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Competitors’ expectations for the Bassmaster Classic on Lake Hartwell

We spoke with three Bassmaster Classic competitors about how they expect Lake Hartwell to fish during this year’s Classic, based on their practice, observed conditions and the forecast.

The Bassmaster Classic begins this morning on Lake Hartwell, with the take-off scheduled for 7:00 a.m. On Sunday evening, after three days of intense competition, someone will have earned the title of Bassmaster Classic Champion and a $300,000 payday and will forever enjoy the elevated status in the world of competitive bass fishing that comes with that title.

Who will win? Which patterns will prevail? What will be the key lure or lures? Those are the questions every bass fishing fan is asking right now, and much about Lake Hartwell leaves more questions than answers. In truth, the pros had many of the same questions as the start of the tournament approached.

Variety of Patterns Likely

Jason Christie during media dayJason Christie during media day

“I would not rule out a single thing,” said Jason Christie, who is competing in his ninth Bassmaster Classic and who has a lot of experience on Hartwell, including an FLW Tour win and 3rd place finish in the 2018 Classic. “It could be won in 30 feet of water or just a few feet of water. We’ll see everything: fish caught off beds, fish caught on topwater, fish caught deep…”

Christie said the lake is set up almost as if it were days 4, 5 and 6 of the 2018 Classic, when spring was progressing a hurry, and everything was changing from day to day.

Hartwell a large lake, spreading across 56,000 acres, with numerous major creek and river arms creating a highly complex shoreline. It offers both shallow and deep bass fishing options, and many anglers consider largemouth bass and spotted bass equally important. Lake Hartwell also has a complex forage base, with blueback herring part of the mix, farther complicating the fishing possibilities.

Rain has been minimal in the area for the past week or so, leaving much of the lake fairly clear. Hartwell typically offers a variety of conditions, though, and some upper creek arms remain stained or even dirty in classic spring fashion.

This year’s early March dates also put the Classic right on edge of late winter and early spring in this region, opening an even broader range of options regarding how the fish might behave. It’s early enough in the year that some winter patterns could still be important, but it has been unusually warm in recent days, with the air temperature hitting the 80s yesterday, so some spring patterns might be important earlier in the spring than typically might be the case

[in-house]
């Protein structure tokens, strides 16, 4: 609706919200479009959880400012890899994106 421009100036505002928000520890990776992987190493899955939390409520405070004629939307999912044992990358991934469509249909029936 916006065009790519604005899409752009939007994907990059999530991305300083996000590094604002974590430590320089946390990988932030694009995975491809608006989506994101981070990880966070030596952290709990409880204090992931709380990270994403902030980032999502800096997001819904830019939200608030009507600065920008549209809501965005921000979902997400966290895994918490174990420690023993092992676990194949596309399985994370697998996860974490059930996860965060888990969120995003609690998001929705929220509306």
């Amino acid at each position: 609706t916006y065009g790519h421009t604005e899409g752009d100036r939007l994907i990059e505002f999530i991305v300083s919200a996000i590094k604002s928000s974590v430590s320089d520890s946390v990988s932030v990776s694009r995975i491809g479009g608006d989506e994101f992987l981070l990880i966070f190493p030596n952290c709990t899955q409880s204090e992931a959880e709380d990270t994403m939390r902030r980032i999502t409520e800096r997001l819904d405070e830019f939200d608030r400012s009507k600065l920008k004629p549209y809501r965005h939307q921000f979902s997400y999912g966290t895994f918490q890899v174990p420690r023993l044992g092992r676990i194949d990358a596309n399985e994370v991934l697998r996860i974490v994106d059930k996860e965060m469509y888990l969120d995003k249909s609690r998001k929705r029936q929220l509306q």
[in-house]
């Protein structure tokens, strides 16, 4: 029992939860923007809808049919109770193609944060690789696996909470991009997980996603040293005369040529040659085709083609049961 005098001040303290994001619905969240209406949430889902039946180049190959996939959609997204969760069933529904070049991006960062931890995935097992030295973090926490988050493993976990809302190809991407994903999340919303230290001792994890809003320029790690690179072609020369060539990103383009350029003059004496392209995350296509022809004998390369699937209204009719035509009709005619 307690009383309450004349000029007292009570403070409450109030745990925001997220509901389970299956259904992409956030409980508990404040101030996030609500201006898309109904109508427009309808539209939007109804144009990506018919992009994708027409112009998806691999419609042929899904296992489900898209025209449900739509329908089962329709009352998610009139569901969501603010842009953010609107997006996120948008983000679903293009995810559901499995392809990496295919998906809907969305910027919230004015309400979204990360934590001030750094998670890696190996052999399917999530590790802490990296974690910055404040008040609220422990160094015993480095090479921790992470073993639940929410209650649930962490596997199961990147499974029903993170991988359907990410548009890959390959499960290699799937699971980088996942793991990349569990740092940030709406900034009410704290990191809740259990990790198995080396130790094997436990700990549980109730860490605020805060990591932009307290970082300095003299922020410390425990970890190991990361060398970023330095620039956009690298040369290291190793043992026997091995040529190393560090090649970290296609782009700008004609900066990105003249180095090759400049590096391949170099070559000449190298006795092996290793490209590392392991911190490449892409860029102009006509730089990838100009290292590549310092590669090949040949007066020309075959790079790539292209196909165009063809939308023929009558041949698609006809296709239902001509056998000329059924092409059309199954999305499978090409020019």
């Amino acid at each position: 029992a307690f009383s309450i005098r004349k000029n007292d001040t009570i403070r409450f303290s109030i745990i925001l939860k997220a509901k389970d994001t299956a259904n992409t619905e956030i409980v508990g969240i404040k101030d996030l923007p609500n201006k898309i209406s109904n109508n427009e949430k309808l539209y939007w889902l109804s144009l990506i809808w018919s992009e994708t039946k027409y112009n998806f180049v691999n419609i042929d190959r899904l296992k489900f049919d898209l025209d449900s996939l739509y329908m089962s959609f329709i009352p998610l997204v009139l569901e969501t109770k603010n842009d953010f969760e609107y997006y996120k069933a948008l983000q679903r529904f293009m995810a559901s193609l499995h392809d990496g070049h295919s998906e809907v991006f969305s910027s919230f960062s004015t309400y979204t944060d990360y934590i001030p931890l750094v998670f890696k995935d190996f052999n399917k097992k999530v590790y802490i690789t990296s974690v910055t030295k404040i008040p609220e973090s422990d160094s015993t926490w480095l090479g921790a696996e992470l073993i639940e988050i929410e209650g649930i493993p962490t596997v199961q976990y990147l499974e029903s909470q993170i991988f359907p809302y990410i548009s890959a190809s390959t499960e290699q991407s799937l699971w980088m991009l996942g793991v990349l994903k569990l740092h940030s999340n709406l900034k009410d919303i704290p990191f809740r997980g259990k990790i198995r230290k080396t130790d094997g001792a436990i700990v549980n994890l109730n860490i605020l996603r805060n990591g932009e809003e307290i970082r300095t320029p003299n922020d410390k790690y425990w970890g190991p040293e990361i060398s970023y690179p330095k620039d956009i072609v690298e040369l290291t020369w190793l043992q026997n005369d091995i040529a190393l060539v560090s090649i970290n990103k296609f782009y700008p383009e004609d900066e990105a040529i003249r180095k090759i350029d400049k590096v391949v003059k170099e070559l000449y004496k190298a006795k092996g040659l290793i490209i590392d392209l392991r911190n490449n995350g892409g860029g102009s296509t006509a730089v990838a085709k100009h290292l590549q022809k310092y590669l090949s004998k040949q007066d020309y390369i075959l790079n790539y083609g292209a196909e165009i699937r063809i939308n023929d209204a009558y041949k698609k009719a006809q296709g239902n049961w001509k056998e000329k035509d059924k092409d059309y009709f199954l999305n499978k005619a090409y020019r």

Change the Only Constant

Stetson Blaylock - Bassmaster photo


Arkansas pro Stetson Blaylock, who is fishing his fourth Bassmaster Classic, noted that he’s not putting a lot of stock in what was happening in practice. He expects today to be substantially different even than two days ago, when the competitors got one final look at Lake Hartwell, and he expects each day to be different for the others

“I think a key will be being able to make adjustments,” Blaylock said.

“It’s going to change,” Christie echoed. “You have to be open minded.”

Oklahoma pro Luke Palmer has an idea about how he thinks things will progress. He believes that the herring bite will be important initially, especially in the morning. As the tournament progresses, though, he thinks that some spawning largemouths will move up and could turn out to be important.

Catching Conditions?

The weather looks fabulous, at least from a comfort standpoint. Forecast highs for the next three days are 69, 70 and 80, with a mix of sun and clouds and less than 10 percent chance of rain. Today is forecast to the be windiest of the three days, with 10- to 20 mile per hour winds from the east.

While the warming weather and water temperatures almost certainly will push more fish shallow and get them more into a spring mode, the stability and relative calm might make things tougher than some would expect, according to Christie.

“I’d rather it was going to be cold and windy and spitting rain,” he said. “That sets up better for the way I like to fish.”

Lure Possibilities

Luke Palmer with Classic luresLuke Palmer with Classic lures

Christie didn’t say what he was likely to have tied to start the tournament, only reiterating that he believes fish will be caught on a little bit of everything during the tournament.

Blaylock pointed toward a YUM Dinger first, noting that’s always a go-to for him during spring on clear-water lakes. He also said he’s likely to spend time throwing a spinnerbait, pitching War Eagle Jiu Jigsu jig and casting a Bomber Flat A (to name a few possibilities).

“Whatever you like to do, you can do it on this lake right now,” he said.

Palmer was rigging YUM Scottsboro Swimbaits when I talked to him and said the thinks those might be ideal for the herring pattern he anticipates being important. If largemouths move up like he expects, his lure of choice for those is a YUM Dinger.

So many possibilities!

Want to see for yourself what the Lake Hartwell looks like right now and what patterns are unfolding. Watch live coverage throughout the Bassmaster Classic on

Luke Palmer landing bassLuke Palmer landing bass
Luke Palmer, Bassmaster photo.